12 November 2006

Representation

AFC questions whether sculptors have some deeper understanding of realism than photorealistic painters do... whether we share some kind of secret knowledge that keeps us from fetishizing the mundane and makes our decisions around representation smarter. And while I would love to ascribe Wise Status to sculptors everywhere... there is no secret knowledge at work here.

Making a three-dimensional representation of a thing that already exists in three dimensions is a uniquely stupid thing to do, and because making anything is so much work, stupid decisions are usually abandoned before completion. Unlike a cellphone snapshot or even a flat canvas, you have to figure out how to make this thing that is in no way different from the thing itself... and that is only the beginning. Once it's made you have to lift it and carry it around. Find a place to store it.

I would argue that you've got to have a reason to do something as silly as remake something that already exists... and when it works, it works really well because of this very silliness. Working toward an exact representation of a thing that already exists can result in an act of Platonic Jujitsu.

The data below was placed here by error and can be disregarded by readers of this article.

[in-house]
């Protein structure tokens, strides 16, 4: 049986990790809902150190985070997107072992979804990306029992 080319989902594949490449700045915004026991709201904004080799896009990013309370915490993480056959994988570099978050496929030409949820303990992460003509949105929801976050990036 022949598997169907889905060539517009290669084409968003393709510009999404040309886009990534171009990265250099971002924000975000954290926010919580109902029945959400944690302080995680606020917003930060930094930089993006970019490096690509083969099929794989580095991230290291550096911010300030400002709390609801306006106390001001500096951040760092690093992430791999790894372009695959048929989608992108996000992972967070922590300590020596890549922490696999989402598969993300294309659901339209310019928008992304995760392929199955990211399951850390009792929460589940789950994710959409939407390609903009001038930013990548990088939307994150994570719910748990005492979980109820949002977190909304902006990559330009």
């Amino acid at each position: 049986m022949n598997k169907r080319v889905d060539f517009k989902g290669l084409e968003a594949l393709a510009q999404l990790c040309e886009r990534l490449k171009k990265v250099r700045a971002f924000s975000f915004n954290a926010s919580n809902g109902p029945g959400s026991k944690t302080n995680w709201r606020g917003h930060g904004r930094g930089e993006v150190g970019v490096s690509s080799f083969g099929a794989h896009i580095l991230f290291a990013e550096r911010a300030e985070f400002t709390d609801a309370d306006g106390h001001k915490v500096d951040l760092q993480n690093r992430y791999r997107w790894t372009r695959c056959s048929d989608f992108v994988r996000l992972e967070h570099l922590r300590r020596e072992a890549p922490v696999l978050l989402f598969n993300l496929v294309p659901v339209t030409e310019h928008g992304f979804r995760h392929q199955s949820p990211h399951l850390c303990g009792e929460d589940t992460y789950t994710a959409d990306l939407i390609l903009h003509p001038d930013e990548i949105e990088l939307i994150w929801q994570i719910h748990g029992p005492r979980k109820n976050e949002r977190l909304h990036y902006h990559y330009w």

Charles Ray's Unpainted Sculpture is freaky because it is a perfect replica of a very specific car--every single part was taken apart, painstakingly modeled in clay, a mold was taken of each part, it was cast in plastic, and then the whole representation was put back together.



And of course Duane Hanson works the deadpan absurdity axis like none other. What is the difference between wax Whoopi Goldbergs and these folks? The only difference I can find is that these are not celebrities.



Yeah... see, this Daniel Edwards effort doesn't do the same thing for me. It's funny, but it has the logic of a painting... or a wax museum piece. It's a representation of an idea, and the idea is not particularly spatial because Spears exists for most of us as a flat image and not a real thing in space.



The silliness of representing what is already there makes absurdity possible--it's a doorway to changing reality. Charles Ray's Family Romance above.



That's what Mueck's doing. I think these pieces work simply because they are big and real at the same time.

1 Comments:

Anonymous Anonymous said...

I love this post (AFC)

13 November, 2006 17:35  

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